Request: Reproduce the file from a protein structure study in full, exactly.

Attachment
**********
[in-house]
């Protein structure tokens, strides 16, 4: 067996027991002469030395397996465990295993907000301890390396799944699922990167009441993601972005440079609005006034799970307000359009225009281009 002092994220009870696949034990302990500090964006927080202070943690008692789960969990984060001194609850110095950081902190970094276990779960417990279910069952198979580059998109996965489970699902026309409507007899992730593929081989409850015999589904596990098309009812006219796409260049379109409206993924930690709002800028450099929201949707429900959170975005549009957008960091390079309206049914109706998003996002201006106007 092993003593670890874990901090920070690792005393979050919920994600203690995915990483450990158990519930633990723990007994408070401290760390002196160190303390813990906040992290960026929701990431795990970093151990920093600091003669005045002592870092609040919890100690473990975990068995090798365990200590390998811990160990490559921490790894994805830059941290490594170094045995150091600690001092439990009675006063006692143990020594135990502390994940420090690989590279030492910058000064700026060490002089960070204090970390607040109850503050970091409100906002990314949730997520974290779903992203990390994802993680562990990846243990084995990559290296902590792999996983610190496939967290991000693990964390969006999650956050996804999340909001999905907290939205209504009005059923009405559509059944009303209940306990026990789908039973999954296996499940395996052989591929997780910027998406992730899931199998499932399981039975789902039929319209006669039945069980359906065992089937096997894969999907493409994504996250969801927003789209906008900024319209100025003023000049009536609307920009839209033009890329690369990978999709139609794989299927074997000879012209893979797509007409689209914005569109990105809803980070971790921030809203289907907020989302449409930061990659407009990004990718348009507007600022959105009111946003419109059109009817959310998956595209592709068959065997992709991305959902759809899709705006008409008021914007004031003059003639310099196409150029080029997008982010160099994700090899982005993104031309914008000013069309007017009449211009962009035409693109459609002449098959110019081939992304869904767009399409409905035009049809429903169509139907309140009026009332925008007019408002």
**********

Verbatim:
[in-house]
């Protein structure tokens, strides 16, 4: 067996027991002469030395397996465990295993907000301890390396799944699922990167009441993601972005440079609005006034799970307000359009225009281009 002092994220009870696949034990302990500090964006927080202070943690008692789960969990984060001194609850110095950081902190970094276990779960417990279910069952198979580059998109996965489970699902026309409507007899992730593929081989409850015999589904596990098309009812006219796409260049379109409206993924930690709002800028450099929201949707429900959170975005549009957008960091390079309206049914109706998003996002201006106007 092993003593670890874990901090920070690792005393979050919920994600203690995915990483450990158990519930633990723990007994408070401290760390002196160190303390813990906040992290960026929701990431795990970093151990920093600091003669005045002592870092609040919890100690473990975990068995090798365990200590390998811990160990490559921490790894994805830059941290490594170094045995150091600690001092439990009675006063006692143990020594135990502390994940420090690989590279030492910058000064700026060490002089960070204090970390607040109850503050970091409100906002990314949730997520974290779903992203990390994802993680562990990846243990084995990559290296902590792999996983610190496939967290991000693990964390969006999650956050996804999340909001999905907290939205209504009005059923009405559509059944009303209940306990026990789908039973999954296996499940395996052989591929997780910027998406992730899931199998499932399981039975789902039929319209006669039945069980359906065992089937096997894969999907493409994504996250969801927003789209906008900024319209100025003023000049009536609307920009839209033009890329690369990978999709139609794989299927074997000879012209893979797509007409689209914005569109990105809803980070971790921030809203289907907020989302449409930061990659407009990004990718348009507007600022959105009111946003419109059109009817959310998956595209592709068959065997992709991305959902759809899709705006008409008021914007004031003059003639310099196409150029080029997008982010160099994700090899982005993104031309914008000013069309007017009449211009962009035409693109459609002449098959110019081939992304869904767009399409409905035009049809429903169509139907309140009026009332925008007019408002």